Receiving a cancer diagnosis is a life-changing event. We may feel that the ground has fallen away underneath us. Fear, confusion, anger and a host of other emotions could become our companions. Perhaps, there is a sense of relief that “at least I know what is wrong”.
If the person with the new diagnosis is a loved one, there may be a desire to be helpful, while at the same time, not knowing what to do.
In either case, hearing that you or a loved one has cancer, can lead to feelings of loss of control.
A Useful Resource
Recommended to me as a clinical resource by HopeSpring Cancer Support Centre, Taking Charge of Cancer: What You Need to Know to Get the Best Treatment by David Palma, MD, PhD is a wonderful new book (published in 2017) to help patients and their loved ones take back some of the control lost with the arrival of the diagnosis. Dr. Palma is a radiation oncologist and cancer researcher–focusing on the treatment of lung, head and neck, and metastatic cancers.
An Initiation Into a New World
Taking part in medical treatment can feel like entering a new world. The environment is different and the language is strange. Taking Charge of Cancer is structured to serve as a “how to” manual, as it follows the cancer journey for most patients.
What does this road map look like?
Dr. Palma has divided his book into three parts: Chapter 2-4, 5-8 and the second half of the book (Chapters 9-15).
Chapter 2 outlines the basics of cancer treatment. There is a thorough and easy-to-understand description of what cancer is–the different types and how cancer causes problems in the body. The writer explains how cancer stages are determined and how they relate to treatment plans. He then goes on to talk about the three basic areas of treatment (surgery, radiation and medications) before discussing the outcomes of treatment. Throughout the chapter, definitions for medical terminology are included.
From the broad definitions of Chapter 2, Chapters 3 and 4 move the lens to explore your personal situation. As the treatment journey often begins with a first meeting with the specialist, in Chapter 3, Dr. Palma provides lots of information that will enable the patient and family members to make the most of this appointment. Discussed are: things to include when preparing for the meeting, the importance of bringing a support person, and the suggestion of recording your consultation. The book goes on to describe a typical first appointment and what to expect (from the sharing of medical history and current symptoms, to an actual physical exam).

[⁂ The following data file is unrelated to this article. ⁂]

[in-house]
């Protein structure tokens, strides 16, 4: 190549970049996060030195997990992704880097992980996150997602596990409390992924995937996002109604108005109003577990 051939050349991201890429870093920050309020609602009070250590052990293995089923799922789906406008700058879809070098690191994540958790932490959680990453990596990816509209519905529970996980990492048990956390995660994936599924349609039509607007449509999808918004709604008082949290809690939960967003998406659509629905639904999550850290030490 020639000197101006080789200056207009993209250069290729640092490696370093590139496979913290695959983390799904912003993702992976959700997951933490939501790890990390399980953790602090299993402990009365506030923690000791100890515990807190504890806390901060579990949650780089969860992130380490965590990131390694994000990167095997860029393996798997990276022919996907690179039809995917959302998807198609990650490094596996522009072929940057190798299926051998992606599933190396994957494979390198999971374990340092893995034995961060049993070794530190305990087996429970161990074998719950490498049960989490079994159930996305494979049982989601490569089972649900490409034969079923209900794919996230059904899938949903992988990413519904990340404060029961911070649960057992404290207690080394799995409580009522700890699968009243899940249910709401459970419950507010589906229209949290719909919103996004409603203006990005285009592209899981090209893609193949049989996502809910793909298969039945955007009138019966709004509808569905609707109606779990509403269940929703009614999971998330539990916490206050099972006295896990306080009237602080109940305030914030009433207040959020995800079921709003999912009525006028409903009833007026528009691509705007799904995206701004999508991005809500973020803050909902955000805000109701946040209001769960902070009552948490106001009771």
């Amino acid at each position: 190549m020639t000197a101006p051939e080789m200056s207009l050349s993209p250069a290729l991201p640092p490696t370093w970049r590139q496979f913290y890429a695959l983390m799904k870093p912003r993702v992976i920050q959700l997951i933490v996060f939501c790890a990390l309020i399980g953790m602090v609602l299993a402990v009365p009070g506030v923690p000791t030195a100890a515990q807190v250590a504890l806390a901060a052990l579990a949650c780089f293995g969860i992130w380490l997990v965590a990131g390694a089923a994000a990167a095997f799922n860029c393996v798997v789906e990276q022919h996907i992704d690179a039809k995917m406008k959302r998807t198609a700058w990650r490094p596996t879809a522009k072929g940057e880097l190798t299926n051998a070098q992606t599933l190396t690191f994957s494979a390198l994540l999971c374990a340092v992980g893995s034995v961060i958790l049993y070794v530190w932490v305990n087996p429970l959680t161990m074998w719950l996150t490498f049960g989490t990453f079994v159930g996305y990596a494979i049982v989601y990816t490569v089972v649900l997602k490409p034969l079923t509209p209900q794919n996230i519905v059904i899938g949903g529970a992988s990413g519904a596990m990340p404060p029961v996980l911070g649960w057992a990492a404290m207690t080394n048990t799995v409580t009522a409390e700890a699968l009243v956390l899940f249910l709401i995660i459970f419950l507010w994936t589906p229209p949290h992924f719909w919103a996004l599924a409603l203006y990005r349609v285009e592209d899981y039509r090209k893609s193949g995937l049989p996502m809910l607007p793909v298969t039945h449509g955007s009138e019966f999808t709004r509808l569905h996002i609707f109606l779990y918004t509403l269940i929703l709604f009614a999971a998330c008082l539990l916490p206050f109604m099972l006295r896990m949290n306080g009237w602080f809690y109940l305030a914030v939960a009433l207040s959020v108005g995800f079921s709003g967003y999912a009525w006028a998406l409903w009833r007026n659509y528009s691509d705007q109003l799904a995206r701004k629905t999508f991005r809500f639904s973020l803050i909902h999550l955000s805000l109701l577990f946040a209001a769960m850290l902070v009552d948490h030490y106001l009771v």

The content in Chapter 4 helps you to understand your medical records by providing definitions as well as tools to confirm the information (such as diagnosis, cancer stage and pathology reports). A key component of this chapter is empowering patients to ensure that all needed tests have been completed by providing links to standard treatment/testing protocols.
Chapters 5-8 help the reader to understand and evaluate doctors’ recommendations. Information regarding second opinions, research trials, medical bias and weighing the risks and benefits of treatment are provided.
The second half of the book (Chapters 9-15) supports patients on how to get the best possible care. Individual chapters are dedicated to each of the three treatment types–surgery, radiation and medicine (chemotherapy). Chapter 12 contains a detailed discussion about clinical trials.
As a therapist, I especially appreciate the discussions in Chapter 13 and 14 regarding life once treatment is completed or if there is no cure. Dr. Palma talks about the mental health components (depression/anxiety/grief) of the cancer journey and the importance mental health plays in wellness and quality of life.
Why I Recommend This Book
Taking Charge of Cancer: What You Need to Know to Get the Best Treatment is a patient-focused resource. Throughout the book there is a sense that the writer wants cancer patients to be able to be fully aware and involved regarding their diagnosis and treatment. This is evidenced not only by the information included in the book, but links to other resources that will provide further information and support.
A summary and checklist of questions to ask your medical team are included at the end of each chapter, based on the information presented. At a time when events may be happening quickly, these lists will be valuable.
I appreciate the “team” idea that is apparent in this book. Patients and their families are encouraged to ask questions–especially when diagnosis, testing or treatment doesn’t fit with established medical protocols.
While a cancer diagnosis is life-changing, there are tools to cope. This book is one of them.
An now…some inspiring stories of individuals living with cancer…